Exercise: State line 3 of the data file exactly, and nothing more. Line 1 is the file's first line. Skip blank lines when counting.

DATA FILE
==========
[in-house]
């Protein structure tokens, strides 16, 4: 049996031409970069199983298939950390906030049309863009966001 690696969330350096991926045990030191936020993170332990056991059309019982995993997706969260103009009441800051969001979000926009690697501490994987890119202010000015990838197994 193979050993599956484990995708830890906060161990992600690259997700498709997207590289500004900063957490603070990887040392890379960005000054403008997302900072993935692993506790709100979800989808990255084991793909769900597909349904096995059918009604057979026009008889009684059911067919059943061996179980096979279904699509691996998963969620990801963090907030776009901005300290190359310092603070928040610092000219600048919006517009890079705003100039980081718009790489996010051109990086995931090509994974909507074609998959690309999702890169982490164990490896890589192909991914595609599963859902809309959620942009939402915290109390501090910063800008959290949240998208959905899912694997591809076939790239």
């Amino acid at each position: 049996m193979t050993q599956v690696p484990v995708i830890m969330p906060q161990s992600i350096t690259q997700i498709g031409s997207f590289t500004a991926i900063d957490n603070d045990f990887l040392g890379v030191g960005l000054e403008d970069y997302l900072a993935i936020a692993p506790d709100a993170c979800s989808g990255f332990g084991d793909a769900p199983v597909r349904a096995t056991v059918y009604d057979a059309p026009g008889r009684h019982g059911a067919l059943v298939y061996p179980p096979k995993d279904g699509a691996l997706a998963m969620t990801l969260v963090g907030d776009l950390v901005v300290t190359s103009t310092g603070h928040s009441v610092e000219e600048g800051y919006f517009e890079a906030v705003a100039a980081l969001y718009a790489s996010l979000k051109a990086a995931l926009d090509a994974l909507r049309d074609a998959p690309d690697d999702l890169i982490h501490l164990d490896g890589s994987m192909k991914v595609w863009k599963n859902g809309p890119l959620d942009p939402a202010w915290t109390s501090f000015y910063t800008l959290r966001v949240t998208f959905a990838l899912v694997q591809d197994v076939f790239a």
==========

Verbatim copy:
């Amino acid at each position: 049996m193979t050993q599956v690696p484990v995708i830890m969330p906060q161990s992600i350096t690259q997700i498709g031409s997207f590289t500004a991926i900063d957490n603070d045990f990887l040392g890379v030191g960005l000054e403008d970069y997302l900072a993935i936020a692993p506790d709100a993170c979800s989808g990255f332990g084991d793909a769900p199983v597909r349904a096995t056991v059918y009604d057979a059309p026009g008889r009684h019982g059911a067919l059943v298939y061996p179980p096979k995993d279904g699509a691996l997706a998963m969620t990801l969260v963090g907030d776009l950390v901005v300290t190359s103009t310092g603070h928040s009441v610092e000219e600048g800051y919006f517009e890079a906030v705003a100039a980081l969001y718009a790489s996010l979000k051109a990086a995931l926009d090509a994974l909507r049309d074609a998959p690309d690697d999702l890169i982490h501490l164990d490896g890589s994987m192909k991914v595609w863009k599963n859902g809309p890119l959620d942009p939402a202010w915290t109390s501090f000015y910063t800008l959290r966001v949240t998208f959905a990838l899912v694997q591809d197994v076939f790239a």